Perhaps you've experienced the urge to go when getting groceries out of your trunk. As you lift the bags and fumble for your keys, the urge is so strong you aren't sure you can make it to the bathroom. A person with overactive bladder (OAB) likely won't make it to the bathroom.
But despite a barrage of advertisements for incontinence products, overactive bladder is not automatically a result of diabetes or aging. You can take measures to help prevent this complication.
What is OAB?
Mayo Clinic explains that the bladder fills as kidneys produce urine—the fluid containing waste products from the body. OAB is an immediate, compelling urge to urinate when muscles in the bladder involuntarily contract.
A person with OAB may need to use the bathroom eight or more times during a 24-hour period, and increasingly, in the middle of the night—a condition called nocturia. Clinical data suggest nocturia is the reason many older adults fall while finding their bathroom in the dark (Never hurts to add a motion-sensor nightlight on the path to the bathroom!).
Nerve damage may lead to urinary frequency
Unfortunately for people with diabetes, OAB may result from nerve damage if you develop diabetic neuropathy. This is why managing your overall health is essential. Controlling your blood sugar levels and keeping all of your body's systems well can help prevent overactive bladder.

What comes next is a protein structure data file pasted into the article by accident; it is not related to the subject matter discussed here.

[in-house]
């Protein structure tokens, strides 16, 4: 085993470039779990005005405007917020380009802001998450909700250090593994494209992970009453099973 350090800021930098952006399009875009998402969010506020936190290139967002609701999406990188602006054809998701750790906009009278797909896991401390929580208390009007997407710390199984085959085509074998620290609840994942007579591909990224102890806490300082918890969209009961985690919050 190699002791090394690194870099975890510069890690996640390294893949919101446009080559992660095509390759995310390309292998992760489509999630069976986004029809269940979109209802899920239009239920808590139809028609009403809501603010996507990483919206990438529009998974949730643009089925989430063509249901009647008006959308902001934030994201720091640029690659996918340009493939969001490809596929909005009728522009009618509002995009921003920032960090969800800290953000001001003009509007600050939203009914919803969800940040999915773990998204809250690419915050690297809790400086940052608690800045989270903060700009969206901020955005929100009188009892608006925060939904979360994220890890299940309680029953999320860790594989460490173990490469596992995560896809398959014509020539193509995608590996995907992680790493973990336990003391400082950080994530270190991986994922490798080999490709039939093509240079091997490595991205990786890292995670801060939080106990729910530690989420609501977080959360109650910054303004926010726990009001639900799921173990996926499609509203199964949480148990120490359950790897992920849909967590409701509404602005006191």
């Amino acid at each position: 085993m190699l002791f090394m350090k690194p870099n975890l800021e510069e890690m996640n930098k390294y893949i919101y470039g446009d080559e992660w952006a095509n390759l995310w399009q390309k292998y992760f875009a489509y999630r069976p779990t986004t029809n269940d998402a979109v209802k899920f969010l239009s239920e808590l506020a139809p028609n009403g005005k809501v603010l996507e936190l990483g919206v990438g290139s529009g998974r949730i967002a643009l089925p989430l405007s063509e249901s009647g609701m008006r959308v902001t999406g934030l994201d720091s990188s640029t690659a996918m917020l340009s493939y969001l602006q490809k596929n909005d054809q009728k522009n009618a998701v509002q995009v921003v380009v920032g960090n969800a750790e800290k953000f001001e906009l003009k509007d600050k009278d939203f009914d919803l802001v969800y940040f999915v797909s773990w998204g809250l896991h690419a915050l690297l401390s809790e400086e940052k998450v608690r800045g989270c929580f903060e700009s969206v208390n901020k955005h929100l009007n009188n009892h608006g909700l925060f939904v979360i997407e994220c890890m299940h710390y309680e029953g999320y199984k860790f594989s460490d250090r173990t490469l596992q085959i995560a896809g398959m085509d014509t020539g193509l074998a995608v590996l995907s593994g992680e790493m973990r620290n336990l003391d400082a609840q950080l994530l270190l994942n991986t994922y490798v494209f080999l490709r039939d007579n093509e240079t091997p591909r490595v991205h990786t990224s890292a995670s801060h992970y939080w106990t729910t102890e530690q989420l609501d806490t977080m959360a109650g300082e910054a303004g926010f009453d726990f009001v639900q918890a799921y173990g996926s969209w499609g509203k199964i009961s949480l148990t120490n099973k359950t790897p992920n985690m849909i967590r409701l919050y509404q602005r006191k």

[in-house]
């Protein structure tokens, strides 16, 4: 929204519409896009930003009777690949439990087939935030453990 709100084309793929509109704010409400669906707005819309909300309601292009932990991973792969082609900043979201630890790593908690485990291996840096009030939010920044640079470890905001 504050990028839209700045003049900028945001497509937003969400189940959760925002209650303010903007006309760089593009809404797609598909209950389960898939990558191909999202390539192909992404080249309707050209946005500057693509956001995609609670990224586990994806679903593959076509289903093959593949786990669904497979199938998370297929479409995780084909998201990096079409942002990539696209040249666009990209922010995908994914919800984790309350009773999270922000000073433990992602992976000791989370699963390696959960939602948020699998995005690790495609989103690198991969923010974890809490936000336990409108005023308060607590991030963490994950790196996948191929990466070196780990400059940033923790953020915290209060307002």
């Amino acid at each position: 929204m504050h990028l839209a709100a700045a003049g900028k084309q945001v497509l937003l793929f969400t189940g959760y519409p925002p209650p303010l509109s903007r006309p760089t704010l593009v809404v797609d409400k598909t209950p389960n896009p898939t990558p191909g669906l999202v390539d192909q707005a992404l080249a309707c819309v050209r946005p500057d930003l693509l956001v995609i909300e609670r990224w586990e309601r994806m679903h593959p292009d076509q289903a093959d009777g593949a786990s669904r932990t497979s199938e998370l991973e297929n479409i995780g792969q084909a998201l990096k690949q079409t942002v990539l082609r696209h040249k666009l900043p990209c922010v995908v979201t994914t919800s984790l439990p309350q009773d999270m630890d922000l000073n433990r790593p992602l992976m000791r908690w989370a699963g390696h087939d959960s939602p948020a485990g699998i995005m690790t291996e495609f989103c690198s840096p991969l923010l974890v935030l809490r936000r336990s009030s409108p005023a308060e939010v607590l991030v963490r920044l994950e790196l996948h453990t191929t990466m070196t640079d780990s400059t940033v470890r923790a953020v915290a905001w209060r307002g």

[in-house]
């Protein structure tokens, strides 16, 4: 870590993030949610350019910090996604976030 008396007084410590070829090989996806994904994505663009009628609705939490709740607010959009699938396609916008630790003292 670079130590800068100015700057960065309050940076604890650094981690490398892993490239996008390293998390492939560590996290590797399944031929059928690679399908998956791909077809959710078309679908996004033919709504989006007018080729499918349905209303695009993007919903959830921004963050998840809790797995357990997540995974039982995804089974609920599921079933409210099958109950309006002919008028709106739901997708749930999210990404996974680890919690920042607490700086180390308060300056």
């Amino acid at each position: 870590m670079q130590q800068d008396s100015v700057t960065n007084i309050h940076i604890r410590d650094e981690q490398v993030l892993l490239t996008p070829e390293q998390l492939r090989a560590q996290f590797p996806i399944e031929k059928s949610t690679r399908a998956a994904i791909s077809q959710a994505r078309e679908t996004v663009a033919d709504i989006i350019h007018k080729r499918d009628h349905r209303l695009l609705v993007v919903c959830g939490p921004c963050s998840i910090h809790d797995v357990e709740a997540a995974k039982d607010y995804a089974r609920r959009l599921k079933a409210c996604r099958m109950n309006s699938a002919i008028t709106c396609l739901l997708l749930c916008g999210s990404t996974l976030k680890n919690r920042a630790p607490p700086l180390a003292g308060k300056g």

How can you reduce overactive bladder symptoms?
Empty your bladder. A urologist I know says, "An empty bladder is a happy bladder." He suggests patients empty their bladder and then wait a few seconds and see if there is any residual urine.
Toilet train yourself. As with a toddler in potty training, use the bathroom on a regular, timed schedule, whether you need to go or not. Away from home? Take a tip from this ex-road warrior: if you don't like the nearest service station, find a nice hotel. They usually have a clean bathroom right near the registration desk. Apps can help you find clean public restrooms.
Monitor your weight. As with many conditions, maintaining an optimal weight is critical. This article here on Diabetic Connect offers some helpful suggestions.
For women: Try Kegel exercises. Many women are familiar with Kegels, often recommended by ob/gyns after childbirth. These exercises strengthen the pelvic floor muscles, which in turn strengthens bladder muscle. Don't have time? Try doing them while you're waiting at stoplights.
Avoid these foods. Cleveland Clinic lists dozens of foods that may irritate the bladder. Among them are caffeinated beverages and anything that is acidic, such as tomato juice. The same article, thankfully, lists alternatives to the no-no foods.
A urology study noted an increase in OAB for individuals over 50 who had type 2 diabetes for more than a decade. If you are urinating more than eight times a day—and especially if you have to go more than once overnight—talk with your doctor. Treatment is available; better to start now, before you have a more serious problem.